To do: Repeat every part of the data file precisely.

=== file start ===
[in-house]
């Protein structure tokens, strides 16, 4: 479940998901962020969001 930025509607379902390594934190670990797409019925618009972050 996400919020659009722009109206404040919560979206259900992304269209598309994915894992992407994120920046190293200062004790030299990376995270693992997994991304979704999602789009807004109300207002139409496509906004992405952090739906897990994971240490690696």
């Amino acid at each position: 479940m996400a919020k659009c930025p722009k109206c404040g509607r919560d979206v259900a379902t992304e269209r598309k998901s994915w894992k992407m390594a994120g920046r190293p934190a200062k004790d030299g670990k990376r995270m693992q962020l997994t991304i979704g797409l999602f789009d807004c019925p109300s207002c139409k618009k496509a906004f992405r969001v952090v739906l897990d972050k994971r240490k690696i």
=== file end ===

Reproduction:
[in-house]
């Protein structure tokens, strides 16, 4: 479940998901962020969001 930025509607379902390594934190670990797409019925618009972050 996400919020659009722009109206404040919560979206259900992304269209598309994915894992992407994120920046190293200062004790030299990376995270693992997994991304979704999602789009807004109300207002139409496509906004992405952090739906897990994971240490690696």
């Amino acid at each position: 479940m996400a919020k659009c930025p722009k109206c404040g509607r919560d979206v259900a379902t992304e269209r598309k998901s994915w894992k992407m390594a994120g920046r190293p934190a200062k004790d030299g670990k990376r995270m693992q962020l997994t991304i979704g797409l999602f789009d807004c019925p109300s207002c139409k618009k496509a906004f992405r969001v952090v739906l897990d972050k994971r240490k690696i």